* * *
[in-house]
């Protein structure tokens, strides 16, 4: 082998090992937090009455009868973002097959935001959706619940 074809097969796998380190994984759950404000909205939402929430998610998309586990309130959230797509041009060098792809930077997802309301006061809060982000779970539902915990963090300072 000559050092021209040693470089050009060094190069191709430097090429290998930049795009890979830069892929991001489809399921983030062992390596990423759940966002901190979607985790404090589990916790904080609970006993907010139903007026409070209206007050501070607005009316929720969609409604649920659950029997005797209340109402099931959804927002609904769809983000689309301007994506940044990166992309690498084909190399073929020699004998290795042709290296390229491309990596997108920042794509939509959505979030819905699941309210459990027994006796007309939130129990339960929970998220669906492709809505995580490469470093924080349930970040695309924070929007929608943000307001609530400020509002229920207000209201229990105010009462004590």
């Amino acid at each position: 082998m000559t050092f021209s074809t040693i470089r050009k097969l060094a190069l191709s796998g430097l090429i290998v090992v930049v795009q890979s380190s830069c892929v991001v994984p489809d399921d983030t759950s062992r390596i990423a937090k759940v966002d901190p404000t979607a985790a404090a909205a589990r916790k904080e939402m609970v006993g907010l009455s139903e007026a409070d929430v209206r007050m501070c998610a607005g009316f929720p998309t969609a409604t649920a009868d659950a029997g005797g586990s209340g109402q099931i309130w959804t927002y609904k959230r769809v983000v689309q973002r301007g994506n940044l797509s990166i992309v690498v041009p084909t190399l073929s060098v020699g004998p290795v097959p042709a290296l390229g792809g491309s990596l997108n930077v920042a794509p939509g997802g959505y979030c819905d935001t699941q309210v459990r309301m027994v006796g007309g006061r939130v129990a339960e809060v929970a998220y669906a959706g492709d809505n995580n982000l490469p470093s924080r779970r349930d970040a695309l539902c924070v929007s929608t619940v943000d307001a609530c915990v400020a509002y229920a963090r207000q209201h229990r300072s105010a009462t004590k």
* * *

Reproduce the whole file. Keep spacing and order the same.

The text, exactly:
[in-house]
């Protein structure tokens, strides 16, 4: 082998090992937090009455009868973002097959935001959706619940 074809097969796998380190994984759950404000909205939402929430998610998309586990309130959230797509041009060098792809930077997802309301006061809060982000779970539902915990963090300072 000559050092021209040693470089050009060094190069191709430097090429290998930049795009890979830069892929991001489809399921983030062992390596990423759940966002901190979607985790404090589990916790904080609970006993907010139903007026409070209206007050501070607005009316929720969609409604649920659950029997005797209340109402099931959804927002609904769809983000689309301007994506940044990166992309690498084909190399073929020699004998290795042709290296390229491309990596997108920042794509939509959505979030819905699941309210459990027994006796007309939130129990339960929970998220669906492709809505995580490469470093924080349930970040695309924070929007929608943000307001609530400020509002229920207000209201229990105010009462004590």
């Amino acid at each position: 082998m000559t050092f021209s074809t040693i470089r050009k097969l060094a190069l191709s796998g430097l090429i290998v090992v930049v795009q890979s380190s830069c892929v991001v994984p489809d399921d983030t759950s062992r390596i990423a937090k759940v966002d901190p404000t979607a985790a404090a909205a589990r916790k904080e939402m609970v006993g907010l009455s139903e007026a409070d929430v209206r007050m501070c998610a607005g009316f929720p998309t969609a409604t649920a009868d659950a029997g005797g586990s209340g109402q099931i309130w959804t927002y609904k959230r769809v983000v689309q973002r301007g994506n940044l797509s990166i992309v690498v041009p084909t190399l073929s060098v020699g004998p290795v097959p042709a290296l390229g792809g491309s990596l997108n930077v920042a794509p939509g997802g959505y979030c819905d935001t699941q309210v459990r309301m027994v006796g007309g006061r939130v129990a339960e809060v929970a998220y669906a959706g492709d809505n995580n982000l490469p470093s924080r779970r349930d970040a695309l539902c924070v929007s929608t619940v943000d307001a609530c915990v400020a509002y229920a963090r207000q209201h229990r300072s105010a009462t004590k």